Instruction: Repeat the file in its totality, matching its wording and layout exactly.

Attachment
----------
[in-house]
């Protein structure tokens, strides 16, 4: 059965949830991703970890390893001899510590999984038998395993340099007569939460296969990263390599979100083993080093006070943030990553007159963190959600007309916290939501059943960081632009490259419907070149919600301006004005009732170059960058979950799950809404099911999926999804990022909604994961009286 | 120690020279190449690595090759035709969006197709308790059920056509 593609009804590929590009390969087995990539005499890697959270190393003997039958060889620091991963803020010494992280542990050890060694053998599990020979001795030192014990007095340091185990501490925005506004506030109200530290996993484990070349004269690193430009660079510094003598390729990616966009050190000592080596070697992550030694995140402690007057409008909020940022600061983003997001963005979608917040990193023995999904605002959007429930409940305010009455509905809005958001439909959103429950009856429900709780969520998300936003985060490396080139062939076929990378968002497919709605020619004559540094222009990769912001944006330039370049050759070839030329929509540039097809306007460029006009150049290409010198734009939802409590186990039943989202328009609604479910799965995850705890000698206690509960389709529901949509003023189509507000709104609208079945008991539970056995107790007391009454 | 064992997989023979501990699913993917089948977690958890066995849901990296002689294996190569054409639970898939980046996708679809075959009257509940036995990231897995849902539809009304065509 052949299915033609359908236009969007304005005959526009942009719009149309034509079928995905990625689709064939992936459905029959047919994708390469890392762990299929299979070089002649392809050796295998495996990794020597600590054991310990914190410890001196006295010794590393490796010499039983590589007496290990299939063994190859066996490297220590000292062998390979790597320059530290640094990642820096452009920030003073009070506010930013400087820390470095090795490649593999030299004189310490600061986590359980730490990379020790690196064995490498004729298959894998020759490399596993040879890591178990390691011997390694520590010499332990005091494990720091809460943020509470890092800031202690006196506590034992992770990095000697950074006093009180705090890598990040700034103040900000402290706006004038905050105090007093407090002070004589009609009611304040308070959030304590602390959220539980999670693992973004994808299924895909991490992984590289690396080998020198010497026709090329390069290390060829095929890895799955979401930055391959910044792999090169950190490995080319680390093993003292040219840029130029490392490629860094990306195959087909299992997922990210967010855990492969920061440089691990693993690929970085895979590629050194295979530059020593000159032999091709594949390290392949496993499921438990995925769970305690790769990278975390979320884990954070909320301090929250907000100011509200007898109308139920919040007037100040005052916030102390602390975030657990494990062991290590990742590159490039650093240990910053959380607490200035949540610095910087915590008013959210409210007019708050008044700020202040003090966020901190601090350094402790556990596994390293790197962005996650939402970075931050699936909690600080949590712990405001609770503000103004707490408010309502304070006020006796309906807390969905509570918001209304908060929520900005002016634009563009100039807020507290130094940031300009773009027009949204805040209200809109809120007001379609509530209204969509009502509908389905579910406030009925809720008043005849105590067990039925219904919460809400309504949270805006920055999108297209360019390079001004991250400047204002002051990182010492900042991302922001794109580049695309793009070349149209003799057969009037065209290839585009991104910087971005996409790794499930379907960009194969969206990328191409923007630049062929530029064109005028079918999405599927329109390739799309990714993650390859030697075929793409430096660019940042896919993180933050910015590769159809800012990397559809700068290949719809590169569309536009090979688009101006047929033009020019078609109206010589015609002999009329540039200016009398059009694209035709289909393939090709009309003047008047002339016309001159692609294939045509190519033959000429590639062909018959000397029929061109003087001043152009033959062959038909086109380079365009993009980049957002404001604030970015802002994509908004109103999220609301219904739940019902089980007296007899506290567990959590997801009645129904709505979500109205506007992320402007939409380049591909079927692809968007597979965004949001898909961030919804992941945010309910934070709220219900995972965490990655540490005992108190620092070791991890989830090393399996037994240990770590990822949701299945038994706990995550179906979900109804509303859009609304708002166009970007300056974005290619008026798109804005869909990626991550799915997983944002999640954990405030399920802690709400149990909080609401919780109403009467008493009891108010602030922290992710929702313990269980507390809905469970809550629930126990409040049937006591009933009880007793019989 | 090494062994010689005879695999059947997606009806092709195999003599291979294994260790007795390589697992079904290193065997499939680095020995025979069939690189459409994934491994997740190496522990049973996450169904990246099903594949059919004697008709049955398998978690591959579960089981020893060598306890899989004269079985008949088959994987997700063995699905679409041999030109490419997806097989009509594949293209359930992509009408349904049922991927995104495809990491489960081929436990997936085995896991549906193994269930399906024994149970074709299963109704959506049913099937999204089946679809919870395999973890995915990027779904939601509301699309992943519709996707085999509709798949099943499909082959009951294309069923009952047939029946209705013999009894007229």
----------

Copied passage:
[in-house]
């Protein structure tokens, strides 16, 4: 059965949830991703970890390893001899510590999984038998395993340099007569939460296969990263390599979100083993080093006070943030990553007159963190959600007309916290939501059943960081632009490259419907070149919600301006004005009732170059960058979950799950809404099911999926999804990022909604994961009286 | 120690020279190449690595090759035709969006197709308790059920056509 593609009804590929590009390969087995990539005499890697959270190393003997039958060889620091991963803020010494992280542990050890060694053998599990020979001795030192014990007095340091185990501490925005506004506030109200530290996993484990070349004269690193430009660079510094003598390729990616966009050190000592080596070697992550030694995140402690007057409008909020940022600061983003997001963005979608917040990193023995999904605002959007429930409940305010009455509905809005958001439909959103429950009856429900709780969520998300936003985060490396080139062939076929990378968002497919709605020619004559540094222009990769912001944006330039370049050759070839030329929509540039097809306007460029006009150049290409010198734009939802409590186990039943989202328009609604479910799965995850705890000698206690509960389709529901949509003023189509507000709104609208079945008991539970056995107790007391009454 | 064992997989023979501990699913993917089948977690958890066995849901990296002689294996190569054409639970898939980046996708679809075959009257509940036995990231897995849902539809009304065509 052949299915033609359908236009969007304005005959526009942009719009149309034509079928995905990625689709064939992936459905029959047919994708390469890392762990299929299979070089002649392809050796295998495996990794020597600590054991310990914190410890001196006295010794590393490796010499039983590589007496290990299939063994190859066996490297220590000292062998390979790597320059530290640094990642820096452009920030003073009070506010930013400087820390470095090795490649593999030299004189310490600061986590359980730490990379020790690196064995490498004729298959894998020759490399596993040879890591178990390691011997390694520590010499332990005091494990720091809460943020509470890092800031202690006196506590034992992770990095000697950074006093009180705090890598990040700034103040900000402290706006004038905050105090007093407090002070004589009609009611304040308070959030304590602390959220539980999670693992973004994808299924895909991490992984590289690396080998020198010497026709090329390069290390060829095929890895799955979401930055391959910044792999090169950190490995080319680390093993003292040219840029130029490392490629860094990306195959087909299992997922990210967010855990492969920061440089691990693993690929970085895979590629050194295979530059020593000159032999091709594949390290392949496993499921438990995925769970305690790769990278975390979320884990954070909320301090929250907000100011509200007898109308139920919040007037100040005052916030102390602390975030657990494990062991290590990742590159490039650093240990910053959380607490200035949540610095910087915590008013959210409210007019708050008044700020202040003090966020901190601090350094402790556990596994390293790197962005996650939402970075931050699936909690600080949590712990405001609770503000103004707490408010309502304070006020006796309906807390969905509570918001209304908060929520900005002016634009563009100039807020507290130094940031300009773009027009949204805040209200809109809120007001379609509530209204969509009502509908389905579910406030009925809720008043005849105590067990039925219904919460809400309504949270805006920055999108297209360019390079001004991250400047204002002051990182010492900042991302922001794109580049695309793009070349149209003799057969009037065209290839585009991104910087971005996409790794499930379907960009194969969206990328191409923007630049062929530029064109005028079918999405599927329109390739799309990714993650390859030697075929793409430096660019940042896919993180933050910015590769159809800012990397559809700068290949719809590169569309536009090979688009101006047929033009020019078609109206010589015609002999009329540039200016009398059009694209035709289909393939090709009309003047008047002339016309001159692609294939045509190519033959000429590639062909018959000397029929061109003087001043152009033959062959038909086109380079365009993009980049957002404001604030970015802002994509908004109103999220609301219904739940019902089980007296007899506290567990959590997801009645129904709505979500109205506007992320402007939409380049591909079927692809968007597979965004949001898909961030919804992941945010309910934070709220219900995972965490990655540490005992108190620092070791991890989830090393399996037994240990770590990822949701299945038994706990995550179906979900109804509303859009609304708002166009970007300056974005290619008026798109804005869909990626991550799915997983944002999640954990405030399920802690709400149990909080609401919780109403009467008493009891108010602030922290992710929702313990269980507390809905469970809550629930126990409040049937006591009933009880007793019989 | 090494062994010689005879695999059947997606009806092709195999003599291979294994260790007795390589697992079904290193065997499939680095020995025979069939690189459409994934491994997740190496522990049973996450169904990246099903594949059919004697008709049955398998978690591959579960089981020893060598306890899989004269079985008949088959994987997700063995699905679409041999030109490419997806097989009509594949293209359930992509009408349904049922991927995104495809990491489960081929436990997936085995896991549906193994269930399906024994149970074709299963109704959506049913099937999204089946679809919870395999973890995915990027779904939601509301699309992943519709996707085999509709798949099943499909082959009951294309069923009952047939029946209705013999009894007229």